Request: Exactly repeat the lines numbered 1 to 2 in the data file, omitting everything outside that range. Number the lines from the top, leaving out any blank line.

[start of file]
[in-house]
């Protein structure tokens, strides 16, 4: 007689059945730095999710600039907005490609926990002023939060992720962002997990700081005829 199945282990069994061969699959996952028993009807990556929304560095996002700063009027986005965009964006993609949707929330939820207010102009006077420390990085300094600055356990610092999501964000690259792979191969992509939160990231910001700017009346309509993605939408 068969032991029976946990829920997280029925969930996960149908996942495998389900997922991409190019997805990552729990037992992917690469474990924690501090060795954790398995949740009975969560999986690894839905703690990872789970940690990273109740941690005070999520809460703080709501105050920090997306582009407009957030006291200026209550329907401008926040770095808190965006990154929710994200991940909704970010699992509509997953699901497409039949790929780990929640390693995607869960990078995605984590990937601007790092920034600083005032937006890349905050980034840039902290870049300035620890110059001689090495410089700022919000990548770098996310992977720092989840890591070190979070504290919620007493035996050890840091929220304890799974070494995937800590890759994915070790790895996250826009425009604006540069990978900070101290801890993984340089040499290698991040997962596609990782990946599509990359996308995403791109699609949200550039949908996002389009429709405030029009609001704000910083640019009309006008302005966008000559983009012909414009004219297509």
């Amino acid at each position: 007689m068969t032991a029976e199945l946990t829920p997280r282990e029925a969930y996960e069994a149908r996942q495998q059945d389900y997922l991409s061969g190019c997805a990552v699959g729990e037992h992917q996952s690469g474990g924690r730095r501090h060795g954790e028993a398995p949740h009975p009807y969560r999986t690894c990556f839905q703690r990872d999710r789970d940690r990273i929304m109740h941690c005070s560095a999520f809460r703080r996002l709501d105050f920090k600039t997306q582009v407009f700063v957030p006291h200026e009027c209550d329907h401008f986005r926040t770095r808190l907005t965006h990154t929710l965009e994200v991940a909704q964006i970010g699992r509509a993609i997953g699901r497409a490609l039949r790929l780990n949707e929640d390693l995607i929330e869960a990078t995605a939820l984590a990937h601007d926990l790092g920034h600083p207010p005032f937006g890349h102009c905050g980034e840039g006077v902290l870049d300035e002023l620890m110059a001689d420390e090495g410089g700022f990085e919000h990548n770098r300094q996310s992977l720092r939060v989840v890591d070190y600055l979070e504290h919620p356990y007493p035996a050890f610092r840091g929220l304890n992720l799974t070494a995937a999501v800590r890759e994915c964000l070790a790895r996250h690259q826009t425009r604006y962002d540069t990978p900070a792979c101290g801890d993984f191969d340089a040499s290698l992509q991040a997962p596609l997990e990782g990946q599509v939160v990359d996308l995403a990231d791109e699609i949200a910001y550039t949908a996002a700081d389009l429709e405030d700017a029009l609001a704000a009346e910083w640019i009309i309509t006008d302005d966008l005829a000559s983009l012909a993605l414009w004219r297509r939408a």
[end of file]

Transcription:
[in-house]
């Protein structure tokens, strides 16, 4: 007689059945730095999710600039907005490609926990002023939060992720962002997990700081005829 199945282990069994061969699959996952028993009807990556929304560095996002700063009027986005965009964006993609949707929330939820207010102009006077420390990085300094600055356990610092999501964000690259792979191969992509939160990231910001700017009346309509993605939408 068969032991029976946990829920997280029925969930996960149908996942495998389900997922991409190019997805990552729990037992992917690469474990924690501090060795954790398995949740009975969560999986690894839905703690990872789970940690990273109740941690005070999520809460703080709501105050920090997306582009407009957030006291200026209550329907401008926040770095808190965006990154929710994200991940909704970010699992509509997953699901497409039949790929780990929640390693995607869960990078995605984590990937601007790092920034600083005032937006890349905050980034840039902290870049300035620890110059001689090495410089700022919000990548770098996310992977720092989840890591070190979070504290919620007493035996050890840091929220304890799974070494995937800590890759994915070790790895996250826009425009604006540069990978900070101290801890993984340089040499290698991040997962596609990782990946599509990359996308995403791109699609949200550039949908996002389009429709405030029009609001704000910083640019009309006008302005966008000559983009012909414009004219297509």